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Rivals tackle IMF frontrunner Lagarde

French Finance Minister Christine Lagarde faced criticism Monday from rival candidates to head the IMF, with Mexico’s Agustin Carstens claiming her candidacy could pose a conflict of interest.


AFP - Rivals to lead the IMF lit into French favorite Christine Lagarde Monday, with one suggesting she had conflicting interests, as the race to head the world's crisis lender heated up.

Mexican central bank chief Agustin Carstens said Europe's dependence on the International Monetary Fund to bail out several of its members could challenge the French finance minister's ability to take a cold hard stance as the Fund's managing director.

"I also think there could be a conflict of interest," Carstens told an audience in Washington.

"We'd have a situation where the borrowers dominate a creditor institution. I think that's an issue we should consider," he said.

Meanwhile fellow contender Stanley Fischer, the head of Israel's central bank, questioned her lack of credentials as an economist.

"In normal times, you can probably rely on intuition," Fischer told The Wall Street Journal in an interview.

But with "serious economic issues" that need to be addressed, IMF staffers often offer conflicting advice.

"Without having that (economic) training, it's very hard to know who's right and who's wrong. You have to have a framework to think through the problems," he told the newspaper.

The 24-member IMF executive board was to begin weighing the three declared candidates Monday with an eye toward filling the crucial job by the end of June, six weeks after former head Dominique Strauss-Kahn resigned to deal with his arrest on sexual assault charges in New York.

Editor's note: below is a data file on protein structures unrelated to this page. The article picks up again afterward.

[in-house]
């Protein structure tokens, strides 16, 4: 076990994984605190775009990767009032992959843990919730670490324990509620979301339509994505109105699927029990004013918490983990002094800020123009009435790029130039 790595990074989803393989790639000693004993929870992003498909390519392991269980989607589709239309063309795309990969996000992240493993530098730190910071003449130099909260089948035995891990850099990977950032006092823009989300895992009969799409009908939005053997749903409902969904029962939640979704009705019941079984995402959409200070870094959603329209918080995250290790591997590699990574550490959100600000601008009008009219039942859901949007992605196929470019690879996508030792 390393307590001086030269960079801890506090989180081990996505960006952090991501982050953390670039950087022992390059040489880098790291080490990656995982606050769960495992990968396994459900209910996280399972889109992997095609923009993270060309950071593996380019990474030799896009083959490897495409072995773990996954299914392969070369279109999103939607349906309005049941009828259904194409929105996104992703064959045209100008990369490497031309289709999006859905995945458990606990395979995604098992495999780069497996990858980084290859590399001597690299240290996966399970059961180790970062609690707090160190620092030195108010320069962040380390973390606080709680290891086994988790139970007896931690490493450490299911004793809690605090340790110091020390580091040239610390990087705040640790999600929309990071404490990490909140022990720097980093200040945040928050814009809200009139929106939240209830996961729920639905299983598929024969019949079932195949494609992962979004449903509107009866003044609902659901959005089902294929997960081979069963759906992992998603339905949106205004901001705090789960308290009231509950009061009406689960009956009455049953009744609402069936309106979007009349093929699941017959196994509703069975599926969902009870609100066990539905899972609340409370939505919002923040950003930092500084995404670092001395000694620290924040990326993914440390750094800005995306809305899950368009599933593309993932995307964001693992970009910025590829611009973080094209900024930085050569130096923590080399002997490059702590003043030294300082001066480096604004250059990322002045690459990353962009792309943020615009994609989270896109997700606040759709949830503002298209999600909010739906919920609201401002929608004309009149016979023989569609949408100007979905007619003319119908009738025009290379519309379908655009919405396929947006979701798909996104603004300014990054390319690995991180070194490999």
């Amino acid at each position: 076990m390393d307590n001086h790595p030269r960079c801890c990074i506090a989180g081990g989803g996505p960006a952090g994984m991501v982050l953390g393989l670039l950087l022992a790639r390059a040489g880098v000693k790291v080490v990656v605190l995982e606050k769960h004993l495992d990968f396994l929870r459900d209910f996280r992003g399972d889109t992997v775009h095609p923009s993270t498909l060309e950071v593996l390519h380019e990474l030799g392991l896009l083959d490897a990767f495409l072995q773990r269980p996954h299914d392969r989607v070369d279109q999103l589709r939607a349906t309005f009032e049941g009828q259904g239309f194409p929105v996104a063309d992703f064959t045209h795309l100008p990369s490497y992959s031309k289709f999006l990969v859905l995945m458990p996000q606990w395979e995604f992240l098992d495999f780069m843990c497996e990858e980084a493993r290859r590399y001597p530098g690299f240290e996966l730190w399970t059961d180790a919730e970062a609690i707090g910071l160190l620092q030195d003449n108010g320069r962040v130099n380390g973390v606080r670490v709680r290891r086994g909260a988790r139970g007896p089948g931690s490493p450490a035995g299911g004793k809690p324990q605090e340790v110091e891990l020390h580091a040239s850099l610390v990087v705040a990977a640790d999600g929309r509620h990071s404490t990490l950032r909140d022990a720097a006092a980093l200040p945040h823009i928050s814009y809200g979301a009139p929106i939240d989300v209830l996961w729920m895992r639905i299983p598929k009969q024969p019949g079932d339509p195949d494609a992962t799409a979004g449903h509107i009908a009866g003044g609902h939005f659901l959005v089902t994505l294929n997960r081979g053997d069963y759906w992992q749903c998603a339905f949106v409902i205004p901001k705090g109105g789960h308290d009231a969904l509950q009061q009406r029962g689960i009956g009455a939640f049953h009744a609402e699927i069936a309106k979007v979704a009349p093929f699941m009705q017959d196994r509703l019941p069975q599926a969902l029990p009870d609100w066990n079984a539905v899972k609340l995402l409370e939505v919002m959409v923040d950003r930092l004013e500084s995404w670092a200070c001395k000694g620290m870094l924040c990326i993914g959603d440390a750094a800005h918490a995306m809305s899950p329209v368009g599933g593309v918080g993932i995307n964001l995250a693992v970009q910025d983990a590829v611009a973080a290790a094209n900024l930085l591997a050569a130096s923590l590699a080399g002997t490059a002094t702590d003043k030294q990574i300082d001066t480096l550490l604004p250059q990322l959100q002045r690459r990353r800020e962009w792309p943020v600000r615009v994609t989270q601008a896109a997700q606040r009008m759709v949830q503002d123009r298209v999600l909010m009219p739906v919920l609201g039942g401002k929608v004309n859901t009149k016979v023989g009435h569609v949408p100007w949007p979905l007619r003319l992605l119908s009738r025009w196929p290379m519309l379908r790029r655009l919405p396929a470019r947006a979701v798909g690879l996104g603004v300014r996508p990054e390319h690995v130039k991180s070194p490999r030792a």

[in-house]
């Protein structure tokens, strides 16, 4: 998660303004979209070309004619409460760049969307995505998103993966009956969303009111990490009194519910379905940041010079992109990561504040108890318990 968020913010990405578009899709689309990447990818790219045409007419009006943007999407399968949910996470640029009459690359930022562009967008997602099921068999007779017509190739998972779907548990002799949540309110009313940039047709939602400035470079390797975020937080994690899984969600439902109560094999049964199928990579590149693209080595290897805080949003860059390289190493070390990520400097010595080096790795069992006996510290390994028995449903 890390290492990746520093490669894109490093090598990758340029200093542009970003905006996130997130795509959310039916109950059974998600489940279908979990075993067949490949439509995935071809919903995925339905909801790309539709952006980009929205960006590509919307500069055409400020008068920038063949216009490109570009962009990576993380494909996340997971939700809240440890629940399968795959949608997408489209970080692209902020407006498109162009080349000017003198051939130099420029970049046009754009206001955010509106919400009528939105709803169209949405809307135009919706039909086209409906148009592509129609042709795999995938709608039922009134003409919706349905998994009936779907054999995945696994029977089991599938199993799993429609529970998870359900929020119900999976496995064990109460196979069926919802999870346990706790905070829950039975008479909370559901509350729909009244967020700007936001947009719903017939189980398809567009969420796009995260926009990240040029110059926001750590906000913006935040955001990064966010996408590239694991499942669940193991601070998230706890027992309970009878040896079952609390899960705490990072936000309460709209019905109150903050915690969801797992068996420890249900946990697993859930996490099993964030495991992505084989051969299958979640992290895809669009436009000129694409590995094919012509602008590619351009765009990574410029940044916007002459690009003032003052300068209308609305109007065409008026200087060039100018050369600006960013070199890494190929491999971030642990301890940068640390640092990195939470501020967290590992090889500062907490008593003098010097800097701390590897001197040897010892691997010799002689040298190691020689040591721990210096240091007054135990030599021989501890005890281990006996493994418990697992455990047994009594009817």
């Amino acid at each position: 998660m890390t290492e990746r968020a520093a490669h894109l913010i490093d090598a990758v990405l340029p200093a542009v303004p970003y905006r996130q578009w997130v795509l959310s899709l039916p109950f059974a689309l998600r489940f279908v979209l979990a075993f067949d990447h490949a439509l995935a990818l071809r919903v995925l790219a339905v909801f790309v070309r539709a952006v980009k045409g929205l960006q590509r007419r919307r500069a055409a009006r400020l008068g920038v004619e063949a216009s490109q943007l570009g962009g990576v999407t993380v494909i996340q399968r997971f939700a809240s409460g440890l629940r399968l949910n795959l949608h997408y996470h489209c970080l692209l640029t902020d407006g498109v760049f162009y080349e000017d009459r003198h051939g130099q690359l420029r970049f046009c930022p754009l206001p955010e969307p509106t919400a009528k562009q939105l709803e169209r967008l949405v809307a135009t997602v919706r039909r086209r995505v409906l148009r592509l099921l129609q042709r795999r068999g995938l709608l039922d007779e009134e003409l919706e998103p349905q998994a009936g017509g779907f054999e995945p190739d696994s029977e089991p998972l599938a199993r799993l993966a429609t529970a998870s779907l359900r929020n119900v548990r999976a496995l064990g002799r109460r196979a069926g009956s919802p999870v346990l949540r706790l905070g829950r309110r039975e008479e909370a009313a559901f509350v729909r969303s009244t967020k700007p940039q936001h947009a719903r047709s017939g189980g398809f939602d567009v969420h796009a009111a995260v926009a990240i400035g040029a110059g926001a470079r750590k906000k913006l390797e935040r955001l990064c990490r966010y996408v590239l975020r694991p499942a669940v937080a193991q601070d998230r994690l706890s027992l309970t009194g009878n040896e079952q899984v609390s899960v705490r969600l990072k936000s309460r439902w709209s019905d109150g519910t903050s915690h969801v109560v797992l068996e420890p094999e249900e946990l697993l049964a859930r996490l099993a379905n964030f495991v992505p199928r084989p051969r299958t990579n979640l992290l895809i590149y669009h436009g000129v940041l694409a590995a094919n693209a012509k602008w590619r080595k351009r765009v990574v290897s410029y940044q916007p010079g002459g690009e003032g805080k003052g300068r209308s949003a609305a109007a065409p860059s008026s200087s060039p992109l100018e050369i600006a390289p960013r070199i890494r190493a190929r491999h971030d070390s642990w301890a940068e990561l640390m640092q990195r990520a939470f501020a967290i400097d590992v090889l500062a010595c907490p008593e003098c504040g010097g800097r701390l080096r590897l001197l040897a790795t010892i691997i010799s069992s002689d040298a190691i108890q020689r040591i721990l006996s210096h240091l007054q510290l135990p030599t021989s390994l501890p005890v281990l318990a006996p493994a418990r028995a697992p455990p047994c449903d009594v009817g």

All three have strong credentials, but only Lagarde, 55, has picked up major endorsements, first and foremost from the powerful European bloc, where she has been deeply involved in dealing with fiscal crises.

She gained momentum in recent days with official support from Egypt, Indonesia, and a number of African countries.

Carstens has only garnered the expressed support of a dozen Latin American countries, which, notably, do not including Brazil or Argentina.

Meanwhile Fischer faced his own difficulties: at 67, he would have to obtain a variance on IMF rules which set a limit of 65 for an incoming managing director.

Moreover, with dual US-Israeli citizenship, he would complicate the 65-year-old arrangement that a European leads the IMF, an American serves as the IMF number two, and an American leads the World Bank.

Carstens criticized the longstanding process that has favored Europeans.

"The chances of Christine Lagarde getting elected are quite high. I'm sure that she will make a good managing director," he said at the Peterson Institute for International Economics.

"It would have been better if she had been elected in a transparent process."

"But it has to be legitimate in the sense that even-handedness among members prevails, there are no regional biases, and country representation is well-balanced," he said.

Carstens earlier met US Treasury Secretary Timothy Geithner to lobby for support.

Geithner remained uncommitted but "thinks Governor Carstens has a strong mix of financial talent and political skills, making him an exceptionally capable candidate to head the IMF," said a Treasury spokeswoman.

Lagarde's candidacy also faced a new wrinkle Friday, when a French court delayed a decision on whether to investigate her role in an alleged abuse-of-power scandal until July 8 -- after the target date for deciding the next IMF head.

That could become an opening for either Carstens or Fischer, according to analysts.

"Lagarde's legal entanglements could throw her candidacy off track, opening up the race," Eswar Shanker Prasad, a Cornell University professor and former IMF researcher, told AFP.

Both Carstens and Lagarde have been touring the world, pitching their candidacies, with Lagarde stressing her independence.

Fischer, who only jumped into the race at the last minute, also called for a more transparent process.

"I believe the case needs to be looked on its merits and not on political factors," Fischer told the Journal. "We'll have a far more reasonable contest that way than if just left it to who can travel around the world most often."


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